Thursday: It’s been a rocky road for Saga shares since their IPO in 2014, with the share price down over 35%. Its profits have suffered in the last two years, as both home and motor insurance revenue have struggled in a tough retail environment. A profit warning at the end of 2017 sent the shares sharply lower, and since then the shares have struggled to recover. While there are signs that the turnaround strategy is starting to work, progress has been slow. Away from insurance, the company is also focusing on travel, with two new cruise ships set to be delivered in the next 12 months. With an aging population, Saga should be one of those companies positioned to do well given its focus on an older demographic. It will only have itself to blame if it is unable to take advantage of this. 

Constellation Brands Q4 results 
Thursday: Constellation Brands, one of the world’s biggest international drinks companies and responsible for Corona beer, issued a warning at the beginning of this year after reporting a 38%  profit decline. It now expects annual profit to come in at between $9.20c and $9.30c a share. The company blamed higher costs as well as its recent investment in Canadian cannabis producer, Canopy Growth, for the downgrade. New CEO Bill Newlands may outline plans to cut some of the lower end of its wine portfolio given recent weakness in this area, and instead focus on higher value, higher margin sectors, as it looks to monetise its recent venture into the marijuana business.  

US non-farm payrolls, unemployment & earnings (March)
Friday: In terms of the headline number, the February non-farm payrolls report was as bad as the January one was good. A gain of only 20,000 new jobs missed expectations by a large amount, especially when compared to the 311,000 figure in January. However, it’s hard to get an accurate gauge of how the US labour market is doing at a time when the US government may have impacted the monthly numbers. What we do know is the unemployment and under employment rates both fell sharply, while wages rose by 3.4% – the highest amount in 10 years. This would suggest that the US jobs market is tightening, with fewer workers available to fill open positions. A continuation of this trend in March is likely to prompt expectations that wages could rise further. This is to be welcomed, given incomes have been squeezed since the financial crisis.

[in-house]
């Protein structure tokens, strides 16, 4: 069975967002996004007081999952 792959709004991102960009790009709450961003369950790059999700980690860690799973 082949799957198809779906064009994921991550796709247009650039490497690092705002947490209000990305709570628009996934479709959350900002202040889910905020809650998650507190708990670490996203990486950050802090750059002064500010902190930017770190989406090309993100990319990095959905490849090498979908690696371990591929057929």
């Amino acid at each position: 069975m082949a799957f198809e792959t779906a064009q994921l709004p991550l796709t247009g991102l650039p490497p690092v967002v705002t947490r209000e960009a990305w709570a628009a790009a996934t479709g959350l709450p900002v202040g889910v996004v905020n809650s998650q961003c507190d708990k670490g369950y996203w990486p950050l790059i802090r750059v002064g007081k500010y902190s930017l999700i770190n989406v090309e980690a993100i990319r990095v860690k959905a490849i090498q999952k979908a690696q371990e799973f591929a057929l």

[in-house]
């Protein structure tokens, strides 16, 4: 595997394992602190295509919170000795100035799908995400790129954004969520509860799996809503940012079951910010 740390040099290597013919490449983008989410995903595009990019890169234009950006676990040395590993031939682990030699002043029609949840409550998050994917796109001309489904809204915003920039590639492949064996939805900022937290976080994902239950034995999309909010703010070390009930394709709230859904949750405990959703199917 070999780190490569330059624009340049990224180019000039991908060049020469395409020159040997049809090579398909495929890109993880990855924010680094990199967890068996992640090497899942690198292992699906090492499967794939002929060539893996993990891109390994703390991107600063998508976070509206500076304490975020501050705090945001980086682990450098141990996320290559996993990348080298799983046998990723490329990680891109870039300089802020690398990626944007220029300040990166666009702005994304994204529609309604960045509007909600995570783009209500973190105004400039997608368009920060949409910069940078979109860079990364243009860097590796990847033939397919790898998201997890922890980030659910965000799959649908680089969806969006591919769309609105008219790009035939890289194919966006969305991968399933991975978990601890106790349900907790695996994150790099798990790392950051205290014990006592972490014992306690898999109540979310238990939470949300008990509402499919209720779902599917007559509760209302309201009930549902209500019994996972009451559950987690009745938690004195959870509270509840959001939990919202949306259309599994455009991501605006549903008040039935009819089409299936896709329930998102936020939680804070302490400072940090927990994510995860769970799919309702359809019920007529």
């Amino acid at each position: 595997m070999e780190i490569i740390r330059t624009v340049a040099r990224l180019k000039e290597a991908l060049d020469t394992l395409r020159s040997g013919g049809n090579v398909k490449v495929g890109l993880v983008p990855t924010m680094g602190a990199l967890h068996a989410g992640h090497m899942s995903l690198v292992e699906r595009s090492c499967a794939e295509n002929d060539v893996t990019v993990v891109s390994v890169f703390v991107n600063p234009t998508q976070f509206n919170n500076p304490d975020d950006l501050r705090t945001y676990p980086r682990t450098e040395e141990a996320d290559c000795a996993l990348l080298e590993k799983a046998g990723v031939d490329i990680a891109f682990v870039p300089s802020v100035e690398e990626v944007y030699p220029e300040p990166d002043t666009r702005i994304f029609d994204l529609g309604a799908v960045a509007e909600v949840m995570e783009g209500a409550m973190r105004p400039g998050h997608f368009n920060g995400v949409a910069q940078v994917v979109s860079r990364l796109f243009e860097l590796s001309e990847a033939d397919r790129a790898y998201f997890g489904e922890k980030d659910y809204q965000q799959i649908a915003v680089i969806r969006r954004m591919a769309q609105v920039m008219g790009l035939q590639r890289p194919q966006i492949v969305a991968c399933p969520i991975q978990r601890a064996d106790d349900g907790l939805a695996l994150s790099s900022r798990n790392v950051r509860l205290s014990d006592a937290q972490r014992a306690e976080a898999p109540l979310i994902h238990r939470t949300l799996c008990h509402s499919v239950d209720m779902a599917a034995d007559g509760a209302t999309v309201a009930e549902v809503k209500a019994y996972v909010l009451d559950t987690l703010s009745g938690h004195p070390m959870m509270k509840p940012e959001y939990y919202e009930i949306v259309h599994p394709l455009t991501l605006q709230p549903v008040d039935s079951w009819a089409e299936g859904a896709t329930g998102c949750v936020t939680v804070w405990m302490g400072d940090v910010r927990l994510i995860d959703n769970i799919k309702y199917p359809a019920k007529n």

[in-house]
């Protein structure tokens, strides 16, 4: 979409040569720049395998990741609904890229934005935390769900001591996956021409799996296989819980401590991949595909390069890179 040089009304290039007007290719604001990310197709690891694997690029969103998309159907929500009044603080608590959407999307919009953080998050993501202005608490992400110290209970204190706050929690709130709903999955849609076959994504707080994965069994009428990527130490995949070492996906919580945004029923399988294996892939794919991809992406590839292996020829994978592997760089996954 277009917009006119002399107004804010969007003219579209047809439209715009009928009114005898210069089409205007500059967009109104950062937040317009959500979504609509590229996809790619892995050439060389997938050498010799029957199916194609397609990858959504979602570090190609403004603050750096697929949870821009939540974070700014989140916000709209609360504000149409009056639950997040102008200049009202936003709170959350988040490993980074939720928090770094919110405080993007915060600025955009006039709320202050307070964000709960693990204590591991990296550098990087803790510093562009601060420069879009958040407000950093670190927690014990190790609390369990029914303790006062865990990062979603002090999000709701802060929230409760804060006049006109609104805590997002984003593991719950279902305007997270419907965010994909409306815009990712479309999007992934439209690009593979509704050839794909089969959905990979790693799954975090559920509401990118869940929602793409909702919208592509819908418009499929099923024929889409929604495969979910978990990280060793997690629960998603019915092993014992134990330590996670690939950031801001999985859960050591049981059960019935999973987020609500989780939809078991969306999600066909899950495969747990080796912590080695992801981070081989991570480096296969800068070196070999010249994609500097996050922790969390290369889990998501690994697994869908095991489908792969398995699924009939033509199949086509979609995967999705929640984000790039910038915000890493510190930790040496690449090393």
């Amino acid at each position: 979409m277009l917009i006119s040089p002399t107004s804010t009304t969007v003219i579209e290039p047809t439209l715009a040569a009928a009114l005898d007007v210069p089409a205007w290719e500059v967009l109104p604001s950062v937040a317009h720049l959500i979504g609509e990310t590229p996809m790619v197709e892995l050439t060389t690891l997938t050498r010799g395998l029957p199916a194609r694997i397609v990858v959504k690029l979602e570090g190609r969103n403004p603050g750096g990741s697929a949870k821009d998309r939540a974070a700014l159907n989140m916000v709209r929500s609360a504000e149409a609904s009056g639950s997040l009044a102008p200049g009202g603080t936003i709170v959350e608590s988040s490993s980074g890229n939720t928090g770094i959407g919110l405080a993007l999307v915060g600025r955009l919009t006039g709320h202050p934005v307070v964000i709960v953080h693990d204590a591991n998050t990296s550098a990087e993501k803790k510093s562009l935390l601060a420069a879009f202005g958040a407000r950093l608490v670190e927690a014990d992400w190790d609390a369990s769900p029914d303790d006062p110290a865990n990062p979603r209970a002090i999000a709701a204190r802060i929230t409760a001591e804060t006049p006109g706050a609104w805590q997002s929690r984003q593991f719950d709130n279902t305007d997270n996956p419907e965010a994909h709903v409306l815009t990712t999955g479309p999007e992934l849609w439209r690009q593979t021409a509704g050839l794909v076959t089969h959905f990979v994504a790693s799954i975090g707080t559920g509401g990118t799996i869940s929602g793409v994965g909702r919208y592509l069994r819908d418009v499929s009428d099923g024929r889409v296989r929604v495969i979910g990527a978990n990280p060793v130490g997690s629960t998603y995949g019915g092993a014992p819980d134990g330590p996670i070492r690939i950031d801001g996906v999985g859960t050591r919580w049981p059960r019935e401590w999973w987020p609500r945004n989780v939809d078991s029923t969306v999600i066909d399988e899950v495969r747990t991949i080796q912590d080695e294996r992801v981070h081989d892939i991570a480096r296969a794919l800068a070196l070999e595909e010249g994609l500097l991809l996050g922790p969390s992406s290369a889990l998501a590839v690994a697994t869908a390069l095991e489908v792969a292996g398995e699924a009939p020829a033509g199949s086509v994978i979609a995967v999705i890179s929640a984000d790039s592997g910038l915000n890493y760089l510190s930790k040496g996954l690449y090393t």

Canada non-farm payrolls, unemployment & earnings (March)
Friday: The Canadian economy has looked to be stuck in the mud over the past few months, with muted economic (GDP) growth set against fairly weak consumer spending and lacklustre wage increases. The only upside has been the resilience of the labour market, which has remained fairly robust. The recent increases in interest rates have weighed on the housing market, knocking consumer confidence at a time when oil prices appear to have peaked. This week’s March payrolls are likely to show continued resilience when it comes to jobs; however, wages could remain anaemic. This means the Bank of Canada will probably keep rates on hold for some time, with suggestions that the next move could be a rate cut.

Index dividend schedule

Dividend payments from an index's constituent shares can affect your trading account. See this week's index dividend schedule

 

Selected UK & US company announcements

Monday 1 AprilResults
Cal-Maine Foods (US)Q3
Navigator Holdings (US)Full-year
Tuesday 2 AprilResults
AngioDynamics (US)Q3
Dave & Buster's Entertainment (US)Q4
GameStop (US)Q4
James Halstead (UK)Half-year
Lamb Weston Holdings (US)Q3
MP Evans Group (UK)Full-year
Walgreens Boots Alliance (US)Q2
Wednesday 3 AprilResults
AA (UK)Full-year
Acuity Brands (US)Q2
Landec (US)Q3
Resources Connection (US)Q3
Signet Jewelers (US)Q4
Thursday 4 AprilResults
Stolt-Nielsen (UK)Q1
Constellation Brands (US)Q4
Duluth Holdings (US)Q4
Franklin Covey (US)Q2
International Speedway (US)Q1
RPM International (US)Q3
Saga (UK)Full-year
Schnitzer Steel Industries (US)Q2
Simply Good Foods (US)Q2
Friday 5 AprilResults
No major US or UK companies reporting 
Company announcements are subject to change. All the events listed above were correct at the time of writing.